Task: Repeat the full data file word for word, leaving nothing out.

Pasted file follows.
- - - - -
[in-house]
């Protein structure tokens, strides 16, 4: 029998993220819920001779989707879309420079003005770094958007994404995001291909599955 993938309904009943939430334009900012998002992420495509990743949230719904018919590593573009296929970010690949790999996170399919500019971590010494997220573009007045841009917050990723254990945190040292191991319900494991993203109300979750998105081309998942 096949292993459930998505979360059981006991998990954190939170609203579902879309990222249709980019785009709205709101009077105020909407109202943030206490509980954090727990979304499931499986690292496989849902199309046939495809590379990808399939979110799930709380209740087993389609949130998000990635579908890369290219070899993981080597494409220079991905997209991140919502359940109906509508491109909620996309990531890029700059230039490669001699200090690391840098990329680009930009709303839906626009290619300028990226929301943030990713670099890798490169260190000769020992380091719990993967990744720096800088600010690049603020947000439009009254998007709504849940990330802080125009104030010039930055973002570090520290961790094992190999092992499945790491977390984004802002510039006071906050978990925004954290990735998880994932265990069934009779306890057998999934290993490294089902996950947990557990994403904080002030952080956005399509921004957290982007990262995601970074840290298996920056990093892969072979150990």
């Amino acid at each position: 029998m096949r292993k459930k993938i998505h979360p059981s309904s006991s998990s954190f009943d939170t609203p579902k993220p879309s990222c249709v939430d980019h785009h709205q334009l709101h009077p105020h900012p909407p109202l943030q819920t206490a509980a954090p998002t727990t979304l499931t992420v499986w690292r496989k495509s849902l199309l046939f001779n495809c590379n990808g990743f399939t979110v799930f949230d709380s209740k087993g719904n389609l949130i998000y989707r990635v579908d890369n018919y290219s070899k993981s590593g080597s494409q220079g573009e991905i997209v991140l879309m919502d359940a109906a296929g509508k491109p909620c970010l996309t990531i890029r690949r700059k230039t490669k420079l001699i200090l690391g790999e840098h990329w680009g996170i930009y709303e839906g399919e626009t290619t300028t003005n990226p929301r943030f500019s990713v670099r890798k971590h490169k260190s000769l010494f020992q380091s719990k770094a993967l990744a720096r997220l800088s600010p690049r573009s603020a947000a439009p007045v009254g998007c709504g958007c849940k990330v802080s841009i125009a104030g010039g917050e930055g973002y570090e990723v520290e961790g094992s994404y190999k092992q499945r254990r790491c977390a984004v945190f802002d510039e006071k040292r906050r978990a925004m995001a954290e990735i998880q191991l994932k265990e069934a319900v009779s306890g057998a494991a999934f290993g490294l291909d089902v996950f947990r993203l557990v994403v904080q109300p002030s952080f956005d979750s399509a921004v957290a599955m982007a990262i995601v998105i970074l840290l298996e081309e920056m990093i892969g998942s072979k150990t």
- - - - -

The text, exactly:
[in-house]
């Protein structure tokens, strides 16, 4: 029998993220819920001779989707879309420079003005770094958007994404995001291909599955 993938309904009943939430334009900012998002992420495509990743949230719904018919590593573009296929970010690949790999996170399919500019971590010494997220573009007045841009917050990723254990945190040292191991319900494991993203109300979750998105081309998942 096949292993459930998505979360059981006991998990954190939170609203579902879309990222249709980019785009709205709101009077105020909407109202943030206490509980954090727990979304499931499986690292496989849902199309046939495809590379990808399939979110799930709380209740087993389609949130998000990635579908890369290219070899993981080597494409220079991905997209991140919502359940109906509508491109909620996309990531890029700059230039490669001699200090690391840098990329680009930009709303839906626009290619300028990226929301943030990713670099890798490169260190000769020992380091719990993967990744720096800088600010690049603020947000439009009254998007709504849940990330802080125009104030010039930055973002570090520290961790094992190999092992499945790491977390984004802002510039006071906050978990925004954290990735998880994932265990069934009779306890057998999934290993490294089902996950947990557990994403904080002030952080956005399509921004957290982007990262995601970074840290298996920056990093892969072979150990």
């Amino acid at each position: 029998m096949r292993k459930k993938i998505h979360p059981s309904s006991s998990s954190f009943d939170t609203p579902k993220p879309s990222c249709v939430d980019h785009h709205q334009l709101h009077p105020h900012p909407p109202l943030q819920t206490a509980a954090p998002t727990t979304l499931t992420v499986w690292r496989k495509s849902l199309l046939f001779n495809c590379n990808g990743f399939t979110v799930f949230d709380s209740k087993g719904n389609l949130i998000y989707r990635v579908d890369n018919y290219s070899k993981s590593g080597s494409q220079g573009e991905i997209v991140l879309m919502d359940a109906a296929g509508k491109p909620c970010l996309t990531i890029r690949r700059k230039t490669k420079l001699i200090l690391g790999e840098h990329w680009g996170i930009y709303e839906g399919e626009t290619t300028t003005n990226p929301r943030f500019s990713v670099r890798k971590h490169k260190s000769l010494f020992q380091s719990k770094a993967l990744a720096r997220l800088s600010p690049r573009s603020a947000a439009p007045v009254g998007c709504g958007c849940k990330v802080s841009i125009a104030g010039g917050e930055g973002y570090e990723v520290e961790g094992s994404y190999k092992q499945r254990r790491c977390a984004v945190f802002d510039e006071k040292r906050r978990a925004m995001a954290e990735i998880q191991l994932k265990e069934a319900v009779s306890g057998a494991a999934f290993g490294l291909d089902v996950f947990r993203l557990v994403v904080q109300p002030s952080f956005d979750s399509a921004v957290a599955m982007a990262i995601v998105i970074l840290l298996e081309e920056m990093i892969g998942s072979k150990t």